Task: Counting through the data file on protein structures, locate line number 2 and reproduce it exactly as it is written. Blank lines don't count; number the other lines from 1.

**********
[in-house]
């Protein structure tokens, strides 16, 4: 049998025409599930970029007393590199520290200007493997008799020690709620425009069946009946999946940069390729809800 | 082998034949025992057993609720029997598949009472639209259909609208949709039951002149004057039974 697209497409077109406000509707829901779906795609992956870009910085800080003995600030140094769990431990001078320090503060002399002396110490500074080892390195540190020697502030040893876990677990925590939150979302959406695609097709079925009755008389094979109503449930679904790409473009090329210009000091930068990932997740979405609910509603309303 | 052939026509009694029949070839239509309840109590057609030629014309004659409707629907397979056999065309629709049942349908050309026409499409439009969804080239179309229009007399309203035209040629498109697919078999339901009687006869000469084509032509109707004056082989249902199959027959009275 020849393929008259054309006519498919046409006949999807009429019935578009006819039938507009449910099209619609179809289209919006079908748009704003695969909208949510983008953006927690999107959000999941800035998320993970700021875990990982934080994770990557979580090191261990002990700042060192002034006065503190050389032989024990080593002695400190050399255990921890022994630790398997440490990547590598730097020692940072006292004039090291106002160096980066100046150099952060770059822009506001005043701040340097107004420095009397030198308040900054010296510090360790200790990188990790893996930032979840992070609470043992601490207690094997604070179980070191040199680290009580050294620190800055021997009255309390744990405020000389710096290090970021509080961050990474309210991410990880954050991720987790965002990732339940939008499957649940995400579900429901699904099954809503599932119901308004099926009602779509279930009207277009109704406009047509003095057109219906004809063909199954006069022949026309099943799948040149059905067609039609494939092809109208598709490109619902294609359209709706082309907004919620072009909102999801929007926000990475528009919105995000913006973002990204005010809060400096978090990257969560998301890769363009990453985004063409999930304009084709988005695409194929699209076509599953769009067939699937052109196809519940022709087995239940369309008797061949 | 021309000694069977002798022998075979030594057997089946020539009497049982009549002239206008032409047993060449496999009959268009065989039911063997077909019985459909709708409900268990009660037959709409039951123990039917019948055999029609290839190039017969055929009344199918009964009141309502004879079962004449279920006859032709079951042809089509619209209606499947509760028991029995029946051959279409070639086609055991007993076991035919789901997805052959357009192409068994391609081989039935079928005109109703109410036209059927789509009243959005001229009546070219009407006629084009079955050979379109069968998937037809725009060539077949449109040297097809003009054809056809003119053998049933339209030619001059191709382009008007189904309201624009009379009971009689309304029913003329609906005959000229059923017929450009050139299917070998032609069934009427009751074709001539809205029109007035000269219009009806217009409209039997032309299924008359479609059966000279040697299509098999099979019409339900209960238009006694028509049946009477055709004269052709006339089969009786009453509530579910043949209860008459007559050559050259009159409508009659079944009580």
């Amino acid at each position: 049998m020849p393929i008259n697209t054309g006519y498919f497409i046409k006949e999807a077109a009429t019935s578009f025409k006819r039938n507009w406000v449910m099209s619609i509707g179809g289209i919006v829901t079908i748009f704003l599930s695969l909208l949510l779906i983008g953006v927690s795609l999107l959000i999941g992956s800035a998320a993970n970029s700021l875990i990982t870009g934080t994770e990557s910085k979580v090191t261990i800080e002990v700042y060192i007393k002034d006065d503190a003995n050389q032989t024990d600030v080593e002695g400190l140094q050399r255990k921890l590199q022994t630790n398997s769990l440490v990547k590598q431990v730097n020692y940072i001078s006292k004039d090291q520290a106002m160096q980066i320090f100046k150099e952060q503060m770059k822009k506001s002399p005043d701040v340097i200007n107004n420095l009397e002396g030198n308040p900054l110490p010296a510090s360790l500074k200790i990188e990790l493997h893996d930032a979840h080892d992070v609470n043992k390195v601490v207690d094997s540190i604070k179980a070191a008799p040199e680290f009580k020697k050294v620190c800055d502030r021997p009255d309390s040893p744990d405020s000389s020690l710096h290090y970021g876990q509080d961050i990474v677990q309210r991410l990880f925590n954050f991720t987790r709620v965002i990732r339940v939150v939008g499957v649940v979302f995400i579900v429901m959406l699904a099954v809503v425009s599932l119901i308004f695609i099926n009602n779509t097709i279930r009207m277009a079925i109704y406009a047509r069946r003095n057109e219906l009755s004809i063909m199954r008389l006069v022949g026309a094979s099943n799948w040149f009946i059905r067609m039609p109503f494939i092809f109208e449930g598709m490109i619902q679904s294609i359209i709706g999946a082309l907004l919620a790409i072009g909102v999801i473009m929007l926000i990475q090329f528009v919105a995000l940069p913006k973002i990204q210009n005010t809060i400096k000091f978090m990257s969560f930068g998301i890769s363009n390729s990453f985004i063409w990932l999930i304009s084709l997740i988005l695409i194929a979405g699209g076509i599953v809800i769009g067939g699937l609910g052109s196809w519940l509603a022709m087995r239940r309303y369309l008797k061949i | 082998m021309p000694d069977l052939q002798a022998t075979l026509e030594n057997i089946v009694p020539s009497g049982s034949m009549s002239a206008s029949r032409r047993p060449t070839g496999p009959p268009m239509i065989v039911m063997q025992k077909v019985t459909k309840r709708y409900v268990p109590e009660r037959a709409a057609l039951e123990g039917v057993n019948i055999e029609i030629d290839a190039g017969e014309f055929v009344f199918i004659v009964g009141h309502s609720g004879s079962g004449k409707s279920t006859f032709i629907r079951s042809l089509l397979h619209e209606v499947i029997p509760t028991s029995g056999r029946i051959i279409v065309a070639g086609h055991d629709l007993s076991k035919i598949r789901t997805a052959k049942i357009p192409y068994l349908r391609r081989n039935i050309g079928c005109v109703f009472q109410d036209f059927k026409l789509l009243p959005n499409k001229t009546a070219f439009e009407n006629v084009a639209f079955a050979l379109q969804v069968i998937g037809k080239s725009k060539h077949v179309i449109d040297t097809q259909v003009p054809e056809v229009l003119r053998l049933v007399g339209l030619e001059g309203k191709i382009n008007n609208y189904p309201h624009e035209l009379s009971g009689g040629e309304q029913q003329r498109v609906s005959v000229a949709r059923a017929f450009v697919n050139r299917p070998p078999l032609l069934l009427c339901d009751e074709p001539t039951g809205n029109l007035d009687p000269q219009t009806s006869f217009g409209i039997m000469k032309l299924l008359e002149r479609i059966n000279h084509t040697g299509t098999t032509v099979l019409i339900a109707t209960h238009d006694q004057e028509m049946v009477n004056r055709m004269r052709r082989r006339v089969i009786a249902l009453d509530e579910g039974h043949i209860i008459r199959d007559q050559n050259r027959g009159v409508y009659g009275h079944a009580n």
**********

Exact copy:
């Protein structure tokens, strides 16, 4: 049998025409599930970029007393590199520290200007493997008799020690709620425009069946009946999946940069390729809800 | 082998034949025992057993609720029997598949009472639209259909609208949709039951002149004057039974 697209497409077109406000509707829901779906795609992956870009910085800080003995600030140094769990431990001078320090503060002399002396110490500074080892390195540190020697502030040893876990677990925590939150979302959406695609097709079925009755008389094979109503449930679904790409473009090329210009000091930068990932997740979405609910509603309303 | 052939026509009694029949070839239509309840109590057609030629014309004659409707629907397979056999065309629709049942349908050309026409499409439009969804080239179309229009007399309203035209040629498109697919078999339901009687006869000469084509032509109707004056082989249902199959027959009275 020849393929008259054309006519498919046409006949999807009429019935578009006819039938507009449910099209619609179809289209919006079908748009704003695969909208949510983008953006927690999107959000999941800035998320993970700021875990990982934080994770990557979580090191261990002990700042060192002034006065503190050389032989024990080593002695400190050399255990921890022994630790398997440490990547590598730097020692940072006292004039090291106002160096980066100046150099952060770059822009506001005043701040340097107004420095009397030198308040900054010296510090360790200790990188990790893996930032979840992070609470043992601490207690094997604070179980070191040199680290009580050294620190800055021997009255309390744990405020000389710096290090970021509080961050990474309210991410990880954050991720987790965002990732339940939008499957649940995400579900429901699904099954809503599932119901308004099926009602779509279930009207277009109704406009047509003095057109219906004809063909199954006069022949026309099943799948040149059905067609039609494939092809109208598709490109619902294609359209709706082309907004919620072009909102999801929007926000990475528009919105995000913006973002990204005010809060400096978090990257969560998301890769363009990453985004063409999930304009084709988005695409194929699209076509599953769009067939699937052109196809519940022709087995239940369309008797061949 | 021309000694069977002798022998075979030594057997089946020539009497049982009549002239206008032409047993060449496999009959268009065989039911063997077909019985459909709708409900268990009660037959709409039951123990039917019948055999029609290839190039017969055929009344199918009964009141309502004879079962004449279920006859032709079951042809089509619209209606499947509760028991029995029946051959279409070639086609055991007993076991035919789901997805052959357009192409068994391609081989039935079928005109109703109410036209059927789509009243959005001229009546070219009407006629084009079955050979379109069968998937037809725009060539077949449109040297097809003009054809056809003119053998049933339209030619001059191709382009008007189904309201624009009379009971009689309304029913003329609906005959000229059923017929450009050139299917070998032609069934009427009751074709001539809205029109007035000269219009009806217009409209039997032309299924008359479609059966000279040697299509098999099979019409339900209960238009006694028509049946009477055709004269052709006339089969009786009453509530579910043949209860008459007559050559050259009159409508009659079944009580």